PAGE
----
With delays settled, work on two Metra stations in Libertyville back on track
Delays with new depots on Metra's North Line appear to be resolved in Libertyville
Any major snags or delays appear to be over, and work on what essentially will be two new commuter train stations in Libertyville is on track.
Both stations are on Metra's Milwaukee District North Line, but the improvement projects are independent of each other and have different completion dates, designs, features and funding sources.
Construction began last summer, but each has been delayed for a different reason and lengths of time.
The most visible project is on Milwaukee Avenue downtown. The work is considered an upgrade, although there will be little of the original structure left when the project is finished.
The other, known as Prairie Crossing, is at Harris Road and Route 137 on the far northwest side of the village and involves a building to replace a "temporary" trailer that has been in use since the stop was added to the line in 2004.
One similarity is the cost.
Last June, Metra awarded a contract of nearly $1.19 million for a permanent, fully-enclosed, heated structure to replace the trailer at Prairie Crossing.
In July, the Libertyville village board approved a bid of nearly $1.29 million to redesign, add restrooms and upgrade the downtown station. Metra is contributing $300,000 to that project, with the village paying the rest.
Each has experienced delays, but Prairie Crossing, which was supposed to have opened Jan. 24, is closer to being finished and ready to use. According to Metra, the new completion date is sometime after April 1, but work appears to be moving more quickly.
"We're on the downward slide," said Frank Trapane, superintendent for Accel Construction Service Group LLC. "It will look a lot more like a finished product on Monday (today)."
When the project originally was reviewed, the Libertyville Fire Department required the installation of a fire alarm and Metra was instructed to use its vendor to monitor it, according to spokeswoman Meg Thomas-Reile. During the holidays, Metra was informed it had to comply with fire alarm requirements from Grayslake, not Libertyville.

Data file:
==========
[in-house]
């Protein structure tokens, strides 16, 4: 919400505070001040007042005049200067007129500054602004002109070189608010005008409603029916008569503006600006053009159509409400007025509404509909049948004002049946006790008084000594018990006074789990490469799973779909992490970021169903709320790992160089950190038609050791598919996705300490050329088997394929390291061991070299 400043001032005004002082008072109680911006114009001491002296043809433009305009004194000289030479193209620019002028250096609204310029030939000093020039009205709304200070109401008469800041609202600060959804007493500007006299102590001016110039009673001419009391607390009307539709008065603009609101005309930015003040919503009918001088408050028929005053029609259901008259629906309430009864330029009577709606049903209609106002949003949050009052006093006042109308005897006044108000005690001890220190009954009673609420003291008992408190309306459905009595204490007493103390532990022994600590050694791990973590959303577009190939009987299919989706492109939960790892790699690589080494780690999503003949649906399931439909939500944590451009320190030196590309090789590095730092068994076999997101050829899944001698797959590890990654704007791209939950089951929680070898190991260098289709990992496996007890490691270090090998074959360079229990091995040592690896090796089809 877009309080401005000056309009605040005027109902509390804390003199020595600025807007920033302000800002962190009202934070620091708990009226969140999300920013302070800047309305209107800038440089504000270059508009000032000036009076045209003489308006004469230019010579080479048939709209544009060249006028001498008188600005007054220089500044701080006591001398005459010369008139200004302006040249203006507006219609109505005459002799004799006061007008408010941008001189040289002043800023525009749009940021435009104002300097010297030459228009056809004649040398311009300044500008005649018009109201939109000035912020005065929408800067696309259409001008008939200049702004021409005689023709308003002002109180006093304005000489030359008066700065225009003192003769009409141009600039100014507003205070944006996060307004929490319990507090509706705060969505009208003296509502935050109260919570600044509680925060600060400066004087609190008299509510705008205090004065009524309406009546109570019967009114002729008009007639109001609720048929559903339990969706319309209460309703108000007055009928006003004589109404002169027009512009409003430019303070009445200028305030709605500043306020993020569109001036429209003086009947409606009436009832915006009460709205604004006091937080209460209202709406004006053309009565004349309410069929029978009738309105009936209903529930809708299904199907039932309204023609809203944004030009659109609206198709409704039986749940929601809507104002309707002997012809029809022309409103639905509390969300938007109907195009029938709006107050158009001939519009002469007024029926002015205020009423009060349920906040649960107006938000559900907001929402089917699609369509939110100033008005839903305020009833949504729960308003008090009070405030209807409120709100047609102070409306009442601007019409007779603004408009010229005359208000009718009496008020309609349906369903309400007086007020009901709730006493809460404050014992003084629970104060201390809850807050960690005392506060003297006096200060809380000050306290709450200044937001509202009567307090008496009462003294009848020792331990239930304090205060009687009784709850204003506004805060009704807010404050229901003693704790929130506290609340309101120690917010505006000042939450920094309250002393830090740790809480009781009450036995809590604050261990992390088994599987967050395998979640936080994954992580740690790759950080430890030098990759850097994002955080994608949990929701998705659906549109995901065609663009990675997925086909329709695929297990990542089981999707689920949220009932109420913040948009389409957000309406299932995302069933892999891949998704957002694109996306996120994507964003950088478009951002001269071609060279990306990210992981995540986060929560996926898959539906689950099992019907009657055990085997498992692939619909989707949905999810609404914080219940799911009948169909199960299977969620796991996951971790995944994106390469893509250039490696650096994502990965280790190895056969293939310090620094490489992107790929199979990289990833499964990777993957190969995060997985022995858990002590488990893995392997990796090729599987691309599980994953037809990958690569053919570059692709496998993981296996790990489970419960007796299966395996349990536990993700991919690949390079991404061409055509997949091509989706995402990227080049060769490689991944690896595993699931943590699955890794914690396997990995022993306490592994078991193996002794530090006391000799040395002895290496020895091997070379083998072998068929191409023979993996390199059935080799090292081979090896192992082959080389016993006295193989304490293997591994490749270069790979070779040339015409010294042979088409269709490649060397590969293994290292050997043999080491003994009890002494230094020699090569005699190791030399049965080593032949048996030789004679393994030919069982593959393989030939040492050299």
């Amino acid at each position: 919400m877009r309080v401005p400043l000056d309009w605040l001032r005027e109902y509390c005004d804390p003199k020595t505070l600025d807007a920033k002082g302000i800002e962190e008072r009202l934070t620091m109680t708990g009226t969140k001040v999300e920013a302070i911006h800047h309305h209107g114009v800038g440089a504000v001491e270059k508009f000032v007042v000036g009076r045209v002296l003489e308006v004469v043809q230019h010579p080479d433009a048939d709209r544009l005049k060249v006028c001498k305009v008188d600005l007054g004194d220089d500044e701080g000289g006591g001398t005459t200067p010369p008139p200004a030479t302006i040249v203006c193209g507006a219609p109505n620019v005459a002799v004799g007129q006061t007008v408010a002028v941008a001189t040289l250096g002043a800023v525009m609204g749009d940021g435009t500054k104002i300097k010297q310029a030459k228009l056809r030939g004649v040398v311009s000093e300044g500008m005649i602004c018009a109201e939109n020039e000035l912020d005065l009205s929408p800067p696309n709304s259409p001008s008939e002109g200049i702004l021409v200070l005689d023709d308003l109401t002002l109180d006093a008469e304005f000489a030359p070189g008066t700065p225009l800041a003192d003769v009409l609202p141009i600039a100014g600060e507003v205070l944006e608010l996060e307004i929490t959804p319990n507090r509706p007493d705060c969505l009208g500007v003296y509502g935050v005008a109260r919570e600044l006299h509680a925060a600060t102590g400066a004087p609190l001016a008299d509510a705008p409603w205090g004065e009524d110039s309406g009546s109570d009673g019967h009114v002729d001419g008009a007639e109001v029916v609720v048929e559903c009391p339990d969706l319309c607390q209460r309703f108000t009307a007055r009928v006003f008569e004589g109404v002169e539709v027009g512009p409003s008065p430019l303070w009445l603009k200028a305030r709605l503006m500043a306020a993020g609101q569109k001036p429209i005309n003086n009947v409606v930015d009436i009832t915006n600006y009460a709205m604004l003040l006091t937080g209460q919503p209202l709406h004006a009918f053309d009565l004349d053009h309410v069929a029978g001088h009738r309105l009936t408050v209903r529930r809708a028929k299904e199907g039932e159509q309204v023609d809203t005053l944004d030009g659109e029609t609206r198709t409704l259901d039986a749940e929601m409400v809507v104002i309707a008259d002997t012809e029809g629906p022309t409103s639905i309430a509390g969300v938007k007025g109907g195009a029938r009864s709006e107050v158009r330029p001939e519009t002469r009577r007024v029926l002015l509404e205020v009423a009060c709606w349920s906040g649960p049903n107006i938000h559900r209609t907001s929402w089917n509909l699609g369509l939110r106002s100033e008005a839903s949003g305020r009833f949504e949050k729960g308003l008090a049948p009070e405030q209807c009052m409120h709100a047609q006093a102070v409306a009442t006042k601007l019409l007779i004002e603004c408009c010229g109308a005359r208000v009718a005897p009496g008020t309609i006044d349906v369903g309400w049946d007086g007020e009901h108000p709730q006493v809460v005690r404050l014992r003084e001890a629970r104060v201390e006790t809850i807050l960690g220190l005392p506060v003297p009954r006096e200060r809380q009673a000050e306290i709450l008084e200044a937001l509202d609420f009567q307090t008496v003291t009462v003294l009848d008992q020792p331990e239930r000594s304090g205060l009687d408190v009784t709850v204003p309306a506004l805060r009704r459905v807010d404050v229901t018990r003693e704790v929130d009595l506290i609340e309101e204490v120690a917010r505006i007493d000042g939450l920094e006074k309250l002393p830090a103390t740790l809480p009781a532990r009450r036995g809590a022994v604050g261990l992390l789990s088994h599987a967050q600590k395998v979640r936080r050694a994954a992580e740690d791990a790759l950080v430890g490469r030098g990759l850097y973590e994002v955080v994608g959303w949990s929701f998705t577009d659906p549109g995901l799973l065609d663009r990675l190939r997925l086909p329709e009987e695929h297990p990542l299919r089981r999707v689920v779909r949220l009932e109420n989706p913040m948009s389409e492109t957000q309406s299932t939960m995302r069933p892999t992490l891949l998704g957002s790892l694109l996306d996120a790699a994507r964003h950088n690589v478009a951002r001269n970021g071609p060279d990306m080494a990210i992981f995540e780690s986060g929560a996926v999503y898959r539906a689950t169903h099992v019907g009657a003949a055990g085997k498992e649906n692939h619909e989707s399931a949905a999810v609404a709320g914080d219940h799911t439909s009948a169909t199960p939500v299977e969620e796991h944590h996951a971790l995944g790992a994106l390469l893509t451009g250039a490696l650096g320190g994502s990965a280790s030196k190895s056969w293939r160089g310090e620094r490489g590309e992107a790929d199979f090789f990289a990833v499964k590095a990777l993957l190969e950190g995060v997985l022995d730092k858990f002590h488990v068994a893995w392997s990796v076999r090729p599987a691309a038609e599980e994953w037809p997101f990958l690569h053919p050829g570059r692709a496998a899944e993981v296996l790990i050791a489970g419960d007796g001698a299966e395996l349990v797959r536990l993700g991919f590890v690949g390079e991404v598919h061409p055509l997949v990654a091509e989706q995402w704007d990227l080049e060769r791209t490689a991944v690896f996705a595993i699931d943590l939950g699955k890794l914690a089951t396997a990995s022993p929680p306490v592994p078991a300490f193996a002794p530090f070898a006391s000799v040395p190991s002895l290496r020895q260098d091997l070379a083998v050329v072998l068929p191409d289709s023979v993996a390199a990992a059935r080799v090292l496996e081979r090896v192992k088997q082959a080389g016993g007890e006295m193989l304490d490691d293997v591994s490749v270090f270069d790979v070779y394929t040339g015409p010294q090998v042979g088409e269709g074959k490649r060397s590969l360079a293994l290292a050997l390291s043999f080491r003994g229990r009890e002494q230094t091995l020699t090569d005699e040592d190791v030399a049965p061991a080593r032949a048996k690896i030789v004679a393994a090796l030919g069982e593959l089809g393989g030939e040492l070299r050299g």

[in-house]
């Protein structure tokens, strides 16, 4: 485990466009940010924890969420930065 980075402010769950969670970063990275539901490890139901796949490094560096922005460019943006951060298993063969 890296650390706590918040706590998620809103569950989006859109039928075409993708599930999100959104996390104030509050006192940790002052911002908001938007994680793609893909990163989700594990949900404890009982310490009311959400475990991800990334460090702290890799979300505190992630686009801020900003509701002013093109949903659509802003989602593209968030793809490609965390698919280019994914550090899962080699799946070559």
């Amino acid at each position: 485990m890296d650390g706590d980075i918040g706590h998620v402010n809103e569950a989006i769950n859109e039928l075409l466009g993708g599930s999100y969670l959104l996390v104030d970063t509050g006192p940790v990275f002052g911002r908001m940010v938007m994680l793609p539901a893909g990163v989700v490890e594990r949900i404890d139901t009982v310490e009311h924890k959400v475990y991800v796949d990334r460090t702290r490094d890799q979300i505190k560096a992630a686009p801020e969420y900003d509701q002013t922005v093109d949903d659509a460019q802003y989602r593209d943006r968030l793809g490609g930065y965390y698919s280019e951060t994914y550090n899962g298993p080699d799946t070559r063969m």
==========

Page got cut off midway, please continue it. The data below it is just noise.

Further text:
"This requires hiring an independent vendor for the monitoring service, and that process is now in procurement," according to Thomas-Reile.
Trapane said, barring unforeseen circumstances, he hopes to be done by mid-February. Municipal occupancy approvals would follow.
Considered a warming house, the building will not have restrooms. There are decorative trusses inside, and the lower portion of the exterior facade is of decorative stonework. The windows and doors are equipped with hurricane-proof glass, Trapane added.
The upgrade of what was considered a plain, unattractive downtown station has been on the village's to-do list for years and should already have been completed.
In fall 2017, much-higher-than-expected construction bids for what is considered a gateway project for the village prompted a redesign and new bid process. Most recently, the discovery that portions of the structure were not up to modern building codes pushed the anticipated completion from late 2018 to June 1.
"The only thing out there we saved was the original foundation and one wall. It will be, for all practical purposes, a new train station," said Rick Swanson, a Lake Forest architect who designed the station renovation and is pursuing plans for a residential development southwest of the facility.
All materials have been ordered and work continues on the roof decking, interior plumbing and electrical rough-ins, said Paul Kendzior, Libertyville's public works director.
"The good news is we're on track now. We've had no real issues," Swanson said. "We're trying to pull everything together so it begins to look like a finished product."
The station is designed to be more consistent with the character of the community, he added.